• Identification #: 3201.05
  • Date: 6/20/2019
  • Type: DHA Procedural Instruction
  • Topics: Technology

Nutrition Management Information System (NMIS)

Fact Sheet
6/19/2019

NMIS is a fully integrated nutrition management system supporting military readiness and the war fighter worldwide.

Recommended Content:

Technology | Solution Delivery Division

Defense Occupational and Environmental Health Readiness System – Hearing Conservation (DOEHRS-HC)

Fact Sheet
6/17/2019

The Defense Occupational and Environmental Health Readiness System – Hearing Conservation (DOEHRS-HC) is an information system designed to support personal auditory readiness and help prevent hearing loss through early detection.

Recommended Content:

Technology | Hearing Loss | Solution Delivery Division

Coding and Compliance Editor (CCE)

Fact Sheet
6/11/2019

CCE supports the Department of Defense efforts to improve coding accuracy and reimbursements for inpatient and outpatient services.

Recommended Content:

Technology | Solution Delivery Division

Expense Assignment System (EAS IV)

Fact Sheet
6/11/2019

EAS IV is a Web-based tool essential to the Department of Defense because it assists the Defense Health Agency in identifying the total cost of providing health care to TRICARE patients.

Recommended Content:

Technology | Solution Delivery Division

Patient Encounter Processing and Reporting (PEPR)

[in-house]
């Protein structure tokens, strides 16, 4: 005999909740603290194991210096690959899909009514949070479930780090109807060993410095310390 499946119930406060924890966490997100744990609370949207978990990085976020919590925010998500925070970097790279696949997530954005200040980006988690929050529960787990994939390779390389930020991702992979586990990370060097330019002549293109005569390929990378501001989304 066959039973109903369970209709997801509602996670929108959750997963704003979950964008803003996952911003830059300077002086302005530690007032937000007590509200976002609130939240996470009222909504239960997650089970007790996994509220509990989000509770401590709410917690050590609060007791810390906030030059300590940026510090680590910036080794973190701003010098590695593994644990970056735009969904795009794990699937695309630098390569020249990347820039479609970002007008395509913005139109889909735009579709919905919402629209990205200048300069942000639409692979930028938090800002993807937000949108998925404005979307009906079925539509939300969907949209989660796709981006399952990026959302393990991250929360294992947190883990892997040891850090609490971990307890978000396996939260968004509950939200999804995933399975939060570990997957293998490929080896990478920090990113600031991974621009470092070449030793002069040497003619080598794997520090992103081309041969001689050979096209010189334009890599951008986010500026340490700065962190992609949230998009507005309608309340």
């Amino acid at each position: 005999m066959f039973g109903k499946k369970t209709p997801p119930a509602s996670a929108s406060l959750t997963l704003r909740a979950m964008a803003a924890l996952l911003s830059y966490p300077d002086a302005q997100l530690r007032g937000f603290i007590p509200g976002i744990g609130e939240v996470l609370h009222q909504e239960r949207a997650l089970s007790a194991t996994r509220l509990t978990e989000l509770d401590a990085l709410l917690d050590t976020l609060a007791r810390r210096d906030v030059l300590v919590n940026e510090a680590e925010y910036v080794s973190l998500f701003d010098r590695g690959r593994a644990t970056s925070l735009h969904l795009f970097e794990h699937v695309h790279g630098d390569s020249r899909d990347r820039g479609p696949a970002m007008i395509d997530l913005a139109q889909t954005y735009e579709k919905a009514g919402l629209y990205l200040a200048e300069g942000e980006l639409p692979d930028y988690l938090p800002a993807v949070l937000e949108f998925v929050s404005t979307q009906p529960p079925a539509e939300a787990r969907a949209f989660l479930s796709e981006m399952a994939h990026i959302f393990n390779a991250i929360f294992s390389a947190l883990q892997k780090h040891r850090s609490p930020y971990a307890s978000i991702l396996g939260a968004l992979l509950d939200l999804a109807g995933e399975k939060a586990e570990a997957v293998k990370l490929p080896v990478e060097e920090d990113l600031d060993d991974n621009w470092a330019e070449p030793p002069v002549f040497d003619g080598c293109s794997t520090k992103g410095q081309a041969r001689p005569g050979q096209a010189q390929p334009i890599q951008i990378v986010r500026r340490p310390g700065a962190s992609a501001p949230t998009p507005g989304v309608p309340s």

Fact Sheet
6/11/2019

PEPR allows analysis of purchased care claims data created by the TRICARE Managed Care Support Contractors.

Recommended Content:

Technology | Solution Delivery Division

Military Health System (MHS) Population Health Portal (PHP)

Fact Sheet
6/11/2019

Military Health System (MHS) Population Health Portal (PHP) Fact Sheet

Recommended Content:

Technology | Solution Delivery Division

BATDOK improves, tailors to deployed medics

Article
6/7/2019
Air Force Chief Master Sgt. Robert Bean, a pararescueman, demonstrates how BATDOK can be worn on the wrist, providing awareness of the health status of multiple patients. (U.S. Air Force photo)

BATDOK is under user evaluations by Air Force Pararescuemen and Army Rangers

Recommended Content:

Technology

Genesis of MHS GENESIS

Video
6/6/2019
Genesis of MHS GENESIS

This video describes all of the ways MHS GENESIS will benefit your healthcare throughout your military career and beyond.

Recommended Content:

Military Health System Electronic Health Record | MHS GENESIS

MHS GENESIS Poster

Publication
6/4/2019

This is the poster for MHS GENESIS

Recommended Content:

Military Health System Electronic Health Record | MHS GENESIS

Surgeons perform first bioengineered blood vessel transplant in military patient

Article
5/28/2019
Development of the Human Acellular Vessel, or HAV, starts by taking living cells from a human blood vessel and placing them onto a tube-shaped frame. These vascular cells are kept alive in an organ chamber, growing around the tube-shaped lattice. Over time, the lattice that was used to seed the original vascular cells dissolves, and scientists remove the original cells so the new vessel doesn’t cause an immune response when it’s implanted. What is left is a solid, tubular structure made of human vascular material that looks and acts like a blood vessel -- thus, the bio-engineered and newly-grown blood vessel, or HAV. (USU medical illustration by Sofia Echelmeyer)

Injury to major blood vessels of the body is the most common cause of death and disability in combat

Recommended Content:

Research and Innovation | Technology
<< < 1 2 3 4 5  ... > >> 
Showing results 16 - 30 Page 2 of 12

DHA Address: 7700 Arlington Boulevard | Suite 5101 | Falls Church, VA | 22042-5101

Some documents are presented in Portable Document Format (PDF). A PDF reader is required for viewing; Download a PDF Reader or learn more about PDFs.